Though there have been some reported lion attacks at similar parks in other countries, Mauritius (according to Kees’ research) has never had an attack. “There’s always room for a first,” says the back of my mind. But no, seriously, I’m joking and feel so privileged and lucky to have this incredible opportunity. Kees feels the same as he says, “It’s every boys dream to walk with a lion!”
I will be posting pictures and a story about the experience, and for those who don’t already have my FB and Instagram, find me there for MORE pictures:
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Comments and likes are, of course, always appreciated.
I could barely pull myself out of bed this morning after yesterday’s 17+ hour transit and a total of 36 hours awake. It certainly didn’t break any record but tired me out none-the-less,  so I hope I’m not dragging as much tomorrow.
Savannah Grace

Monday, June 10, 2013

A little more of Guinea and Kassa

So far June has been a very exciting month. Mom finally received her letter from the Dutch IND lifting her ban and allowing her back in the EU while also approving her visa. Only 3 days after receiving the letter she landed in Holland, no one but Kees and I knew. Two days after she arrived, Dad was released from Heliomare where he was going through rehab after his stroke. It was perfect timing and the best present and surprise we could’ve given him!  I am currently doing a FREE promotion, in honor of my birthday and in just 3 days over 2,000 people have downloaded the ebook  “Sihpromatum – I Grew My Boobs in China”! I can’t quite comprehend that number! I’m completely shocked and so happy. The sale is going on until Tuesday, so be quick and tell your friends to get their FREE download.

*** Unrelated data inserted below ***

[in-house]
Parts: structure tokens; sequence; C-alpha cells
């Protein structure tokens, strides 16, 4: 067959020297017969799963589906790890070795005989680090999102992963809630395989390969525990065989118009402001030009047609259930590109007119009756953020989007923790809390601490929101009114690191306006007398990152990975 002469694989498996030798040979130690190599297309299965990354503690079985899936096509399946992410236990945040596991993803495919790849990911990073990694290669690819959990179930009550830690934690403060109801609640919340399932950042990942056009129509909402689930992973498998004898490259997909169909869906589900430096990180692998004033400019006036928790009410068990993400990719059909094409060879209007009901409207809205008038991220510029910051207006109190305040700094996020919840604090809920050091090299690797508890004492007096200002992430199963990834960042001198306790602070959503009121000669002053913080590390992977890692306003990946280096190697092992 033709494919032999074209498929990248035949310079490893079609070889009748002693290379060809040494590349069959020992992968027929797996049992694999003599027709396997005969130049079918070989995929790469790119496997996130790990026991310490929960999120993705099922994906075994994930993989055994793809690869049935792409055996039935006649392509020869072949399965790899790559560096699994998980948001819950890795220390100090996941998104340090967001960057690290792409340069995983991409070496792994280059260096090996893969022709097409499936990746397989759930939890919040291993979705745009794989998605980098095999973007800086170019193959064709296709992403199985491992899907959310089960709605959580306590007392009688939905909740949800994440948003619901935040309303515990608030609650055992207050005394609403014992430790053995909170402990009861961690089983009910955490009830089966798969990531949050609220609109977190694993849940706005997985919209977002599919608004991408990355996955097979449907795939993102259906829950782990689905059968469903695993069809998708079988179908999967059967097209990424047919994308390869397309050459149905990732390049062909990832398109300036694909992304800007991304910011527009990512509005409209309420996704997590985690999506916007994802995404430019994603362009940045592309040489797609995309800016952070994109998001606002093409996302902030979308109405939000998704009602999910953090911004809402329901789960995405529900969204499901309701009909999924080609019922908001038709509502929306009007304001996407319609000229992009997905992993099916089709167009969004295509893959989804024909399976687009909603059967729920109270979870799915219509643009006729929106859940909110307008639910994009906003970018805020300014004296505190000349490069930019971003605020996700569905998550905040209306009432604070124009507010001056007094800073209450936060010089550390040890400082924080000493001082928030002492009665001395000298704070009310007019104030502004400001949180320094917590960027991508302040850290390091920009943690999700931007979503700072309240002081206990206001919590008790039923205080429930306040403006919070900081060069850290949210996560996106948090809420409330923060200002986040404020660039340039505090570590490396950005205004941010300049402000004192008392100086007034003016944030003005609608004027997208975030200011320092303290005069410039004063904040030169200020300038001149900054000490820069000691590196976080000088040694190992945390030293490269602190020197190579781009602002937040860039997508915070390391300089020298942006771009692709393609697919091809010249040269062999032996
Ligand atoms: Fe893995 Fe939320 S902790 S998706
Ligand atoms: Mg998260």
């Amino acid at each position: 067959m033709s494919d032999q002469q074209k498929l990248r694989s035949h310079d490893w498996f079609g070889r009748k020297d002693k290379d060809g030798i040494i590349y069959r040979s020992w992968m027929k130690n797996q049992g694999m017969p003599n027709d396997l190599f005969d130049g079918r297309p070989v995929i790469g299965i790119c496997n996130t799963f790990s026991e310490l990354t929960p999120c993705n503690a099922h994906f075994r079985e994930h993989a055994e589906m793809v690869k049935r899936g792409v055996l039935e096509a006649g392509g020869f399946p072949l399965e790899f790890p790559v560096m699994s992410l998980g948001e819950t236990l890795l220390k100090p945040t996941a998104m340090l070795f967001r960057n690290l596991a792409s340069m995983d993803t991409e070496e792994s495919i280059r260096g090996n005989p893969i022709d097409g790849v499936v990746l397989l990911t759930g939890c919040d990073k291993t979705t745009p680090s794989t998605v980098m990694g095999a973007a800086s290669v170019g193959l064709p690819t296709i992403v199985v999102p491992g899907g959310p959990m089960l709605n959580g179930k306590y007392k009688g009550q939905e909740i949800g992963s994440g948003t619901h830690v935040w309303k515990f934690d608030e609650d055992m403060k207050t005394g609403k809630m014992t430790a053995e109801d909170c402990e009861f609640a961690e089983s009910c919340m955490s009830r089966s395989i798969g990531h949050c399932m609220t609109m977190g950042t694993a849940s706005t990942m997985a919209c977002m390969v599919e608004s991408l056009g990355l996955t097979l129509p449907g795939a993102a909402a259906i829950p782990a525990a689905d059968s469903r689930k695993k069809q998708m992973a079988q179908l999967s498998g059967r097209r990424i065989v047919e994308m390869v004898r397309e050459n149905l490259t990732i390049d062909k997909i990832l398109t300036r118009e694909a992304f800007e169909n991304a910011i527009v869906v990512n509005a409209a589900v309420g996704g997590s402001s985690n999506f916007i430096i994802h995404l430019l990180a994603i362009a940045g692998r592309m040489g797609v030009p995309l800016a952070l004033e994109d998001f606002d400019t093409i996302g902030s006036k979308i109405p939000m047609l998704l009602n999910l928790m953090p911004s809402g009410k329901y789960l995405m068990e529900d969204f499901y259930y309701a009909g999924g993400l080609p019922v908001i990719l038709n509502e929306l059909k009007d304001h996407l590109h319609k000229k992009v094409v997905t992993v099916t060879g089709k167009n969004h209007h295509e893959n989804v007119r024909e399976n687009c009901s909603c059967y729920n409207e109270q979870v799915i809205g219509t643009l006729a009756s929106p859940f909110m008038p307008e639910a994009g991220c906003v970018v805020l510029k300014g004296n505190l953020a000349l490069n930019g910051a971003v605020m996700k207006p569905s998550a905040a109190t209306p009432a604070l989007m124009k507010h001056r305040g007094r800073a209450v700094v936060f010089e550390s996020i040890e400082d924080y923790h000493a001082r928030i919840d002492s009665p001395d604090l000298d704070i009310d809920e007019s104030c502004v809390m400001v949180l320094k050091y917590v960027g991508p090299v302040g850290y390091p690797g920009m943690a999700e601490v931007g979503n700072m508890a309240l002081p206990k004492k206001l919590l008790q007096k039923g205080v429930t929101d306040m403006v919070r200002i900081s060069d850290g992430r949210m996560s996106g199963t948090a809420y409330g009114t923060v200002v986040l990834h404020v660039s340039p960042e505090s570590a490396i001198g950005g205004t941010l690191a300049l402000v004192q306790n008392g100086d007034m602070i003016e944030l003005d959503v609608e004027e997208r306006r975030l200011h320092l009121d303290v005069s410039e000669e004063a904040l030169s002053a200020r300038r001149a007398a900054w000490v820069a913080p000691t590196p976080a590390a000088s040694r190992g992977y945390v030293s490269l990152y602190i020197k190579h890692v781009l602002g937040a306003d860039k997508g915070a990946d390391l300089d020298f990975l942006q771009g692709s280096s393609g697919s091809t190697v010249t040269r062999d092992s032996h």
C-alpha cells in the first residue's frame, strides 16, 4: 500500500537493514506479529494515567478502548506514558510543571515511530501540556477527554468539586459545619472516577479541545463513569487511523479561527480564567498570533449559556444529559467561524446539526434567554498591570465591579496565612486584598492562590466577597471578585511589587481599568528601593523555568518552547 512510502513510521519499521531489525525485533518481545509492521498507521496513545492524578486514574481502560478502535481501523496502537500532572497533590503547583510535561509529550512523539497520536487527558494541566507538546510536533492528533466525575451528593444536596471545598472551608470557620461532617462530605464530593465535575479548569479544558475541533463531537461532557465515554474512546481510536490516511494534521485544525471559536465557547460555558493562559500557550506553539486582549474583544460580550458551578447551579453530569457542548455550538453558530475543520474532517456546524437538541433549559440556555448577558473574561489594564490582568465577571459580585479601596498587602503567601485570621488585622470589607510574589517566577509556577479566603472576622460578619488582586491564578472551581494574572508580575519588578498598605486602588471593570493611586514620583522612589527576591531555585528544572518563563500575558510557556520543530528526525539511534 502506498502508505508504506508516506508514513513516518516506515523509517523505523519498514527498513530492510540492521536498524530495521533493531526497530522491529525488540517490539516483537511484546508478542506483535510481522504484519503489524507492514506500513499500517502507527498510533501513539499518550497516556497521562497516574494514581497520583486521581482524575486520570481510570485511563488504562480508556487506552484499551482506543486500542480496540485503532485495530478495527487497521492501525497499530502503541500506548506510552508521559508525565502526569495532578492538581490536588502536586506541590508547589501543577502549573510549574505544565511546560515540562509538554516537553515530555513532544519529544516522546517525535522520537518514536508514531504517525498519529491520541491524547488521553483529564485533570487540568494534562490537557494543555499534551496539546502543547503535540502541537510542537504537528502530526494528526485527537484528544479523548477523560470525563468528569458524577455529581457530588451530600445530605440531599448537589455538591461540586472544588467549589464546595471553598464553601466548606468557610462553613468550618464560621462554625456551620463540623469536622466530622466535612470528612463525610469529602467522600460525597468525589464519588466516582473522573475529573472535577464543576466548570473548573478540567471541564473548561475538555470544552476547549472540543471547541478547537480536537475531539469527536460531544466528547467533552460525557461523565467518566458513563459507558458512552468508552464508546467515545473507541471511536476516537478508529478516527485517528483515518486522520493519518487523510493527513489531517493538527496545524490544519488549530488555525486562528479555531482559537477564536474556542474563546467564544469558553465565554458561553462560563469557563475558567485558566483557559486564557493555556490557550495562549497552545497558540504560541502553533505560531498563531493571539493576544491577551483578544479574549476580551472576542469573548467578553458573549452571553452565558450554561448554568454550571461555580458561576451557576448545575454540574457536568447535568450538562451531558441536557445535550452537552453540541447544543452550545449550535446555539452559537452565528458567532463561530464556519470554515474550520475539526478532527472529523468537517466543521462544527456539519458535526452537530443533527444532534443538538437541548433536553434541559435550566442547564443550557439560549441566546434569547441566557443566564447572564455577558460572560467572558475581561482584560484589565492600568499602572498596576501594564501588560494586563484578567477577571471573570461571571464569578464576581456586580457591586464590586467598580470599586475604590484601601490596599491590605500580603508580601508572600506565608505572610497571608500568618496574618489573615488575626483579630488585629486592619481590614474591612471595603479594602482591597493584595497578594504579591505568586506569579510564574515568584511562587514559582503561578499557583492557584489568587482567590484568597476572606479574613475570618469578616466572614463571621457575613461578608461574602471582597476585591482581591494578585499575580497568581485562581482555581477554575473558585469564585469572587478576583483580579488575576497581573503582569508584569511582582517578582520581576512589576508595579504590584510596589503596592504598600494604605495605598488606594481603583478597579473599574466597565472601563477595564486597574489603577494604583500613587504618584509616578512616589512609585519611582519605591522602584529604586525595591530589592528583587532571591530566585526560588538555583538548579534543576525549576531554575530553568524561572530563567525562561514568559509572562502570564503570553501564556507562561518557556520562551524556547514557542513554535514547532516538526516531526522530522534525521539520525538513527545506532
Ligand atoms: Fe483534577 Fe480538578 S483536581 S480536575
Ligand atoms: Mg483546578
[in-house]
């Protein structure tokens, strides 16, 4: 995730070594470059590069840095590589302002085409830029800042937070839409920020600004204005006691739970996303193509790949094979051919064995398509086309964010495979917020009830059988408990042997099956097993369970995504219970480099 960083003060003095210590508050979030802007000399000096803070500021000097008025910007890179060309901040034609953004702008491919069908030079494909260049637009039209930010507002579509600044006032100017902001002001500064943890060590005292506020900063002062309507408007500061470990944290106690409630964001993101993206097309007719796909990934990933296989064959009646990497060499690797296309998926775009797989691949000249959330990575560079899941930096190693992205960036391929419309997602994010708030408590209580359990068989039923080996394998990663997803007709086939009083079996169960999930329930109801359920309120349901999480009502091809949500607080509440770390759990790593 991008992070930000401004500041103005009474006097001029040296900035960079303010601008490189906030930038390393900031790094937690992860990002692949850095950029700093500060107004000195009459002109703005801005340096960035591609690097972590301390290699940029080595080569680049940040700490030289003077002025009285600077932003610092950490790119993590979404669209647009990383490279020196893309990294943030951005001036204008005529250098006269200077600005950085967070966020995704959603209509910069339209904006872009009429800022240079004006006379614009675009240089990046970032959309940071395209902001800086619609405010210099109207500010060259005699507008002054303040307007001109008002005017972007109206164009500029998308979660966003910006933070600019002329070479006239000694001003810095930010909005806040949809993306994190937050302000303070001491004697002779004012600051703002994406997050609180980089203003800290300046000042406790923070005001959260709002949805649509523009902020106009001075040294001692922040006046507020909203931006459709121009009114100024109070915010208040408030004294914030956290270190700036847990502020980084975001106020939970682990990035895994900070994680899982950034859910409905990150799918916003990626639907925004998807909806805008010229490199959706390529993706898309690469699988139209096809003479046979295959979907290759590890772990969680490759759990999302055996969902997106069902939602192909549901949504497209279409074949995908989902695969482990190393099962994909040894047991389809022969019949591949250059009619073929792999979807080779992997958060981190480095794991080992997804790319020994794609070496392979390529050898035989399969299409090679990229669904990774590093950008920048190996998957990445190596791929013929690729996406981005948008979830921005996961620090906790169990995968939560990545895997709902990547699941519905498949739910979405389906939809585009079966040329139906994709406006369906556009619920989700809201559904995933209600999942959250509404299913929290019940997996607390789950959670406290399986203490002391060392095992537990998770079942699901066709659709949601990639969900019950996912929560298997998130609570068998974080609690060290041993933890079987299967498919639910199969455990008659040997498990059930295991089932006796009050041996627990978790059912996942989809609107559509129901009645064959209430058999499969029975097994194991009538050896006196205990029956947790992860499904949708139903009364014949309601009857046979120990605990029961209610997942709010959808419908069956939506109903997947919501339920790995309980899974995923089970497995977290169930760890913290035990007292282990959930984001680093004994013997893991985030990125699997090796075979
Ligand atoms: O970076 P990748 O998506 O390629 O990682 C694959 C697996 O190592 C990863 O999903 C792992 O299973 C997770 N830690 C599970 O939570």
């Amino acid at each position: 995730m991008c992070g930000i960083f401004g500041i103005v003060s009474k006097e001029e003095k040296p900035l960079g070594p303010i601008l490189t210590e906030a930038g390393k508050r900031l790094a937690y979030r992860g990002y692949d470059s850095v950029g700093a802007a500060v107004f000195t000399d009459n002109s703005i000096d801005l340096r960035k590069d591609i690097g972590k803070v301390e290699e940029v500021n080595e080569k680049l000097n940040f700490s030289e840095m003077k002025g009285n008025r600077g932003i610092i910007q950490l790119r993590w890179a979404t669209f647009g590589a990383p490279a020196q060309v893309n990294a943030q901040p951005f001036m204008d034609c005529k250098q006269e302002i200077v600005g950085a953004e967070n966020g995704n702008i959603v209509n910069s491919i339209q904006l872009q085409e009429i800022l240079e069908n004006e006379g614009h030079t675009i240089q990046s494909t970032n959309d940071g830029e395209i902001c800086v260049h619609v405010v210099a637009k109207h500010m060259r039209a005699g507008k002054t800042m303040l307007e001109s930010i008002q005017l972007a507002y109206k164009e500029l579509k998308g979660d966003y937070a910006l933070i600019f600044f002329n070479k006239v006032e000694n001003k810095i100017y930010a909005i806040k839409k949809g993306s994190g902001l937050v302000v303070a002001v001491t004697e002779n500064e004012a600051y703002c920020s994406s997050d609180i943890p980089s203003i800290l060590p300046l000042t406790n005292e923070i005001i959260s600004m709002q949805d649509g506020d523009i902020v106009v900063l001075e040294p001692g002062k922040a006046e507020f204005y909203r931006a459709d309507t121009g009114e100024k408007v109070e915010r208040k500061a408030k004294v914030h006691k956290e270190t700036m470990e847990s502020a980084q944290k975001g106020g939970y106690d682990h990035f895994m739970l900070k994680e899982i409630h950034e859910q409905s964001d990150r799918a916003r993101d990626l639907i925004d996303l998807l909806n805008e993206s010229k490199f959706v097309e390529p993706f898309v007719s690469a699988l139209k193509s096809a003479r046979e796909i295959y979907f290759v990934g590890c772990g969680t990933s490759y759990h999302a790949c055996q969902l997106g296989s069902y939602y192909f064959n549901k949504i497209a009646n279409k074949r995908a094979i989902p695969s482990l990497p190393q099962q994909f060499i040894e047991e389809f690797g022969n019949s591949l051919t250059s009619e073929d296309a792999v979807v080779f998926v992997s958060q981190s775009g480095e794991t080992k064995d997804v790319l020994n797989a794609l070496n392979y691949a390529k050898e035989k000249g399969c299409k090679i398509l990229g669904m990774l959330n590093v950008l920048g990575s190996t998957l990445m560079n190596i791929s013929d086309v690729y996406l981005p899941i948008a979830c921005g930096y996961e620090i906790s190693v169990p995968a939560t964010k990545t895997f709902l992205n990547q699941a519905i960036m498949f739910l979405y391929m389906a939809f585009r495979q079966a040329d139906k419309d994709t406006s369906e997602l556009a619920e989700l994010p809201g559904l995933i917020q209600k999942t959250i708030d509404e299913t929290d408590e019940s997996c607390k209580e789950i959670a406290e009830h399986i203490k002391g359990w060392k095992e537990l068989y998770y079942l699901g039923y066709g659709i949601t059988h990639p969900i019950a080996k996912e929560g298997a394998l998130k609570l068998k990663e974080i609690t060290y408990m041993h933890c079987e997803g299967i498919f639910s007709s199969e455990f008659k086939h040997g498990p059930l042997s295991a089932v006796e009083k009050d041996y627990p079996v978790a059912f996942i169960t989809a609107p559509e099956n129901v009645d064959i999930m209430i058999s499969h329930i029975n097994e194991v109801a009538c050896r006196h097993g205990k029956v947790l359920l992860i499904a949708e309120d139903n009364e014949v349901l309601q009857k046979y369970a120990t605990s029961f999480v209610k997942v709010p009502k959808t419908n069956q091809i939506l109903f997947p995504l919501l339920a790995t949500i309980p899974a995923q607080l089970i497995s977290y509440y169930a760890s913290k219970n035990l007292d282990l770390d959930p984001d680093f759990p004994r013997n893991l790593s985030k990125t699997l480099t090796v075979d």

I know it’s been quite a while since our February trip to Guinea, but I’ve been meaning to write a few more posts about it for a while now. Unfortunately, I got too caught up in all the other things going on that this will be the final post about that trip before we move on to the next adventures.
Our Guinea trip was a mix of languages; Dutch between Keita and Kees, English with me, French with the locals and a buzz of Sou-sou when Keita was speaking with the locals.
In just two weeks Kees spoke/attempted to speak five different languages; Dutch and English fluently, German, attempted French and a few words of Sou-Sou!  I tell you, he continues to impresses me every day. Insistent on impressing him for a change, I put on my best French accent only to receive a humored, “you’re a terrible freak,” in return, “But you are still my little gecko catching crab hunter.”

(Small doorway of our second room in Conakry)
Kees was amazing throughout our entire trip. He never let me out of his sight and always held my hand or led me by the elbow while crossing streets. These careful precautions could’ve been highly influenced by Mom who asked Kees a thousand times to take good care of me; he did not let her down.
After spending a week on Kassa island where our holiday home is being built, we went back to Conakry for a few days before flying home.

 Faliko another one of Keita’s friends who’d been hanging out with us, offered his room to us. It was complete luxury In comparison to the first place we stayed. Faliko was very proud to show us his room, quickly turning on his a/c and tv to show off. He has his own private room with a couch, a big bed, two fridges which Kees thinks he used to sell ice/charge people to use, and running water with a private bathroom!!!      
Though the lighting was very dull and the walls and floor were completely warped, we felt utterly spoilt! As I hung a flashlight from the ceiling I questioned if perhaps the dull lighting was for a reason… I was the one who noticed the giant bedbugs running across the walls above our heads in bed. This didn’t come as a surprise, after waking up with very distinct, itchy rows of red spots on our bodies. I spent a good portion of our time in the room squishing bugs and saving poor Kees who refused to be the bug hunter. We also had a monster of a friend in the bathroom. She never disturbed us or jumped onto us while we were taking a pee and I was grateful that her ginormous egg sack didn’t hatch while we were there.